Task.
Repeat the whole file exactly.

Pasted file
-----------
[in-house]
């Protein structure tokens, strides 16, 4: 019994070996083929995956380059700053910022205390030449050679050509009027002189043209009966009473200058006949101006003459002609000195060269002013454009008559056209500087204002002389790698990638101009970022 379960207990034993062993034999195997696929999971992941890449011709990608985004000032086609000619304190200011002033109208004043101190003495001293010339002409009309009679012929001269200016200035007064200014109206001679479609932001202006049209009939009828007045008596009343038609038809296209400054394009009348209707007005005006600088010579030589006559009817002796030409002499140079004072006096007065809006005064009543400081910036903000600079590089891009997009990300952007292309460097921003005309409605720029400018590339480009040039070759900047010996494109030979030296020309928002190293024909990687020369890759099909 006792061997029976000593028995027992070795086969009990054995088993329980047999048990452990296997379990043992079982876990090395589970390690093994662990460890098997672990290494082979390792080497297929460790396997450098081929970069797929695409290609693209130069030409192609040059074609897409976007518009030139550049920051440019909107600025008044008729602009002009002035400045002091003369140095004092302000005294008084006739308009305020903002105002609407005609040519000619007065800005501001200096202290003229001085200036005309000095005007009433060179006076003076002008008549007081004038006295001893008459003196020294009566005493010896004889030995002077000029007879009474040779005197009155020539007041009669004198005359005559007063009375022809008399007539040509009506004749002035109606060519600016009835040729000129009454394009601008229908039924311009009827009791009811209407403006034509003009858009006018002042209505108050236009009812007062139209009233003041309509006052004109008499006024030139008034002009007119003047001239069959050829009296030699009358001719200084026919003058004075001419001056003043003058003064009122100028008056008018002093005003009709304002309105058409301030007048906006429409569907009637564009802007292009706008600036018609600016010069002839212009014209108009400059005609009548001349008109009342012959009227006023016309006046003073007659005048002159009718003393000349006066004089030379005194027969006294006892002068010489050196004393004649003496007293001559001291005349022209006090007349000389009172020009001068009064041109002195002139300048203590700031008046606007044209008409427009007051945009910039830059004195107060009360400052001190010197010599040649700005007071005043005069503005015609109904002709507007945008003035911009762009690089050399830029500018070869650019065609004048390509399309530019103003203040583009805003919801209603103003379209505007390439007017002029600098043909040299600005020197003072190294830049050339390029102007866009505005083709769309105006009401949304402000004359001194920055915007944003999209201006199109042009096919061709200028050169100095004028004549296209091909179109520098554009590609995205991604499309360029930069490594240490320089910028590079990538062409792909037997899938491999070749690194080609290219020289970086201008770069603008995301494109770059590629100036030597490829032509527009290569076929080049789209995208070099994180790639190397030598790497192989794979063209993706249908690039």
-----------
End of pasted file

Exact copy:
[in-house]
């Protein structure tokens, strides 16, 4: 019994070996083929995956380059700053910022205390030449050679050509009027002189043209009966009473200058006949101006003459002609000195060269002013454009008559056209500087204002002389790698990638101009970022 379960207990034993062993034999195997696929999971992941890449011709990608985004000032086609000619304190200011002033109208004043101190003495001293010339002409009309009679012929001269200016200035007064200014109206001679479609932001202006049209009939009828007045008596009343038609038809296209400054394009009348209707007005005006600088010579030589006559009817002796030409002499140079004072006096007065809006005064009543400081910036903000600079590089891009997009990300952007292309460097921003005309409605720029400018590339480009040039070759900047010996494109030979030296020309928002190293024909990687020369890759099909 006792061997029976000593028995027992070795086969009990054995088993329980047999048990452990296997379990043992079982876990090395589970390690093994662990460890098997672990290494082979390792080497297929460790396997450098081929970069797929695409290609693209130069030409192609040059074609897409976007518009030139550049920051440019909107600025008044008729602009002009002035400045002091003369140095004092302000005294008084006739308009305020903002105002609407005609040519000619007065800005501001200096202290003229001085200036005309000095005007009433060179006076003076002008008549007081004038006295001893008459003196020294009566005493010896004889030995002077000029007879009474040779005197009155020539007041009669004198005359005559007063009375022809008399007539040509009506004749002035109606060519600016009835040729000129009454394009601008229908039924311009009827009791009811209407403006034509003009858009006018002042209505108050236009009812007062139209009233003041309509006052004109008499006024030139008034002009007119003047001239069959050829009296030699009358001719200084026919003058004075001419001056003043003058003064009122100028008056008018002093005003009709304002309105058409301030007048906006429409569907009637564009802007292009706008600036018609600016010069002839212009014209108009400059005609009548001349008109009342012959009227006023016309006046003073007659005048002159009718003393000349006066004089030379005194027969006294006892002068010489050196004393004649003496007293001559001291005349022209006090007349000389009172020009001068009064041109002195002139300048203590700031008046606007044209008409427009007051945009910039830059004195107060009360400052001190010197010599040649700005007071005043005069503005015609109904002709507007945008003035911009762009690089050399830029500018070869650019065609004048390509399309530019103003203040583009805003919801209603103003379209505007390439007017002029600098043909040299600005020197003072190294830049050339390029102007866009505005083709769309105006009401949304402000004359001194920055915007944003999209201006199109042009096919061709200028050169100095004028004549296209091909179109520098554009590609995205991604499309360029930069490594240490320089910028590079990538062409792909037997899938491999070749690194080609290219020289970086201008770069603008995301494109770059590629100036030597490829032509527009290569076929080049789209995208070099994180790639190397030598790497192989794979063209993706249908690039």